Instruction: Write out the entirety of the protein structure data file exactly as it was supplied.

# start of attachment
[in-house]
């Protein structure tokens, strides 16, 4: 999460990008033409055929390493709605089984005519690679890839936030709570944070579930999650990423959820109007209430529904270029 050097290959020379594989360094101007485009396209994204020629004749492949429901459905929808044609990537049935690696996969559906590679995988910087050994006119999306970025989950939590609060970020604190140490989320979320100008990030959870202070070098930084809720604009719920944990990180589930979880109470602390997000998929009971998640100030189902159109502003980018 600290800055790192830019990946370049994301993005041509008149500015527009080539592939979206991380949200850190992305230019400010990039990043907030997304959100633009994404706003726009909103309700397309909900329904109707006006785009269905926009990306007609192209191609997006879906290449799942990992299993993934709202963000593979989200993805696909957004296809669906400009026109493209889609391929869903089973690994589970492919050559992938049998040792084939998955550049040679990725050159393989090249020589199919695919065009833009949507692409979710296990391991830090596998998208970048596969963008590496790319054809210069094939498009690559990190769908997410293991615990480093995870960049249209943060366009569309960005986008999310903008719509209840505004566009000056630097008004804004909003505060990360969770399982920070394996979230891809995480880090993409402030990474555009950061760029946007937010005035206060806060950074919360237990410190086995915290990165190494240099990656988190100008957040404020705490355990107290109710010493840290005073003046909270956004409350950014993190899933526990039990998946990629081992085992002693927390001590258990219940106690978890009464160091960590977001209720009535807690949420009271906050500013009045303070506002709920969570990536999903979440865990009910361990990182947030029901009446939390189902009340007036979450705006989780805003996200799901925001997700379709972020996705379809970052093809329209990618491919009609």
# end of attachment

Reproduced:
[in-house]
């Protein structure tokens, strides 16, 4: 999460990008033409055929390493709605089984005519690679890839936030709570944070579930999650990423959820109007209430529904270029 050097290959020379594989360094101007485009396209994204020629004749492949429901459905929808044609990537049935690696996969559906590679995988910087050994006119999306970025989950939590609060970020604190140490989320979320100008990030959870202070070098930084809720604009719920944990990180589930979880109470602390997000998929009971998640100030189902159109502003980018 600290800055790192830019990946370049994301993005041509008149500015527009080539592939979206991380949200850190992305230019400010990039990043907030997304959100633009994404706003726009909103309700397309909900329904109707006006785009269905926009990306007609192209191609997006879906290449799942990992299993993934709202963000593979989200993805696909957004296809669906400009026109493209889609391929869903089973690994589970492919050559992938049998040792084939998955550049040679990725050159393989090249020589199919695919065009833009949507692409979710296990391991830090596998998208970048596969963008590496790319054809210069094939498009690559990190769908997410293991615990480093995870960049249209943060366009569309960005986008999310903008719509209840505004566009000056630097008004804004909003505060990360969770399982920070394996979230891809995480880090993409402030990474555009950061760029946007937010005035206060806060950074919360237990410190086995915290990165190494240099990656988190100008957040404020705490355990107290109710010493840290005073003046909270956004409350950014993190899933526990039990998946990629081992085992002693927390001590258990219940106690978890009464160091960590977001209720009535807690949420009271906050500013009045303070506002709920969570990536999903979440865990009910361990990182947030029901009446939390189902009340007036979450705006989780805003996200799901925001997700379709972020996705379809970052093809329209990618491919009609």